Brzeski continued to be the quicker fighter in the second round. His hands were faster, as well as his footwork. Buday was connecting with stinging leg kicks, but wasn’t really building off of them. As the round went on, Buday started to flurry more, and was finding much more success, but the volume was still on the side of Brzeski.
Brzeski was still throwing volume in the final frame, although he wasn’t connecting cleanly. Buday was pressing forward, showing a sense of urgency. He was landing the harder shots, but would back off after landing something. Brzeski was doing a lot of missing this round, but he did a solid job of avoiding the big bombs.
Nina Nunes def. Cynthia Calvillo by split decision (30-27, 29-28, 28-29): (W) Flyweight
Nunes took the center of the Octagon, while v circled around her with active footwork. Calvillo caught a kick and scored a really short-lived takedown before Nunes stood up. Calvillo was launching leg kicks, looking to slow down that movement of Calvillo. The next takedown attempt form Calvillo was unsuccessful, as Nunes was able to find seperation into open space.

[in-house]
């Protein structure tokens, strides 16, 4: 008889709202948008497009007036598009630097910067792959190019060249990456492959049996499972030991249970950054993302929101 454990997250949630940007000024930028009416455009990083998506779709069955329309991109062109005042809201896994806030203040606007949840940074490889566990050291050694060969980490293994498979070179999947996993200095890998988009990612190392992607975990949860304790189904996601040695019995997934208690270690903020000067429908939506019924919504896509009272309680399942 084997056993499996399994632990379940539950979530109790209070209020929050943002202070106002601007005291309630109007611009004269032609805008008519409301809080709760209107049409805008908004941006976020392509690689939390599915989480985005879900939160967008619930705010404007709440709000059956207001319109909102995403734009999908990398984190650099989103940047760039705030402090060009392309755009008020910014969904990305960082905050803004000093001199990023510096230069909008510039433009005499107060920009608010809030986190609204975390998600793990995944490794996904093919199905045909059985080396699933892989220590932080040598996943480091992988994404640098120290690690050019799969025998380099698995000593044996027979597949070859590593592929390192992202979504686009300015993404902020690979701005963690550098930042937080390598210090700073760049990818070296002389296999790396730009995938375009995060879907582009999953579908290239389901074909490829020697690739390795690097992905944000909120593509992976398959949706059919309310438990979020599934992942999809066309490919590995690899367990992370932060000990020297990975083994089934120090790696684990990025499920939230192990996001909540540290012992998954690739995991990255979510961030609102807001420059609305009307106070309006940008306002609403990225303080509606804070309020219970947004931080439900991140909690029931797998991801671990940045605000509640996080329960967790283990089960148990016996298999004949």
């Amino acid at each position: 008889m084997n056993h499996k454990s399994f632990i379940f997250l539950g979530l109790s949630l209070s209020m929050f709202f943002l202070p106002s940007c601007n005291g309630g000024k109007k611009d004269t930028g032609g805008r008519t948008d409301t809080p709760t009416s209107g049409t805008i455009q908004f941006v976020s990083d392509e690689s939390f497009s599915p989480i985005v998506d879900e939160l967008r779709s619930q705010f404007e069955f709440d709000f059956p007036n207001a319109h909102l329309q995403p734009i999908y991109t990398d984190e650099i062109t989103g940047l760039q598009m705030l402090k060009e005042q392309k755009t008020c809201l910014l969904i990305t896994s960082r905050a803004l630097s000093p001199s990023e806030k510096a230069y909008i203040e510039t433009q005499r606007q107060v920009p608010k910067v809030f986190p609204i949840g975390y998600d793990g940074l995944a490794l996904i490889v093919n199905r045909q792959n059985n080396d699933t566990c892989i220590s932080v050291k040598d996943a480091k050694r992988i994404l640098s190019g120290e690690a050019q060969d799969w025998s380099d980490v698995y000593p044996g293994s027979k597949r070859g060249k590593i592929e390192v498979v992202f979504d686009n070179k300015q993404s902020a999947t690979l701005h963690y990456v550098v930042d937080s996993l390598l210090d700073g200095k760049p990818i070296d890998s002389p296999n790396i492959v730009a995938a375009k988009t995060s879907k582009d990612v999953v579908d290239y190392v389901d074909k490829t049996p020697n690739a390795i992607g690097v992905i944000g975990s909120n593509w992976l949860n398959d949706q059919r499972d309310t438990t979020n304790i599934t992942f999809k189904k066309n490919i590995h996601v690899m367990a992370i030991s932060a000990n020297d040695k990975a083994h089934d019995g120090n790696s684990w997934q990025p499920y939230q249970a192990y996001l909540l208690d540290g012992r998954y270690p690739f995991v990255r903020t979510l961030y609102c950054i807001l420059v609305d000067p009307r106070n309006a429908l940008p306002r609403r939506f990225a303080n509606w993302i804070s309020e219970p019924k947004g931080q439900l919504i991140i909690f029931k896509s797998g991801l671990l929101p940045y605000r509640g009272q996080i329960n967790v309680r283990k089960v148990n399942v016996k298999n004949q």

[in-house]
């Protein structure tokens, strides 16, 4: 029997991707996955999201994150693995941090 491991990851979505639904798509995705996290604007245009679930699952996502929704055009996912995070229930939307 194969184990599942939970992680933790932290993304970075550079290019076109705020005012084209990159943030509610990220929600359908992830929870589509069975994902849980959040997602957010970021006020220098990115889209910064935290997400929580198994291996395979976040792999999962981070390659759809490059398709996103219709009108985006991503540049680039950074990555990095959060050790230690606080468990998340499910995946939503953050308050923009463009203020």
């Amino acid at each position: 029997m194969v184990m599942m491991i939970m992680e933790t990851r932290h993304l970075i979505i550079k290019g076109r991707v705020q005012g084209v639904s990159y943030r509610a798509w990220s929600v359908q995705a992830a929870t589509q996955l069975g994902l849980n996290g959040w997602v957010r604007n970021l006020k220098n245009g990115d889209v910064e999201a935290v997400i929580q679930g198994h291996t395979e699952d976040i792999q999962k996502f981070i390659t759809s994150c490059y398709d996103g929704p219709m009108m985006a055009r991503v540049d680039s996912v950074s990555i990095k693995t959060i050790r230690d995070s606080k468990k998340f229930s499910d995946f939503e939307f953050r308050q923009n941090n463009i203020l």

Leg kicks were flying on both sides to open the second stanza. There was some feeling out going on here, and the crowd wasn’t too excited about it. Around the midpoint of the round, Calvillo changed levels and snagged a takedown into the full guard of Nunes. Calvillo ultimately stood up, but ate an up kick as she stood over Nunes.
Nunes returned to her leg attack to begin the final round, and even mixed in some spinning back kicks. Calvillo started to go for her takedowns, but she was shooting from too far away to get a proper entry. She almost had Nunes down at one point, but just couldn’t get the fight to stay where she wanted it. The striking advantage was on the side of Nunes, who kept moving forward behind her volume.
Gabriel Benitez def. Charlie Ontiveros by TKO at 3:35 of round 1: Lightweight
Ontiveros looked aggressive right away, until Benitez closed the distance into the clinch to slow things down. The fight returned to open space, and Ontiveros returned to throwing axe kicks and remaining long. Benitez started to kick at the legs, and snuck in a few big punches before returning tot he clinch. An accidental knee to the cup of Ontiveros brought a pause to the action, but the fight quickly got back underway. The fight restarted and a huge left hand from Benitez rocked Ontiveros, and then a big lifting takedown came next. Benitez went to full mount and started raining down a non-stop barrage of punches that Ontiveros did not recover from.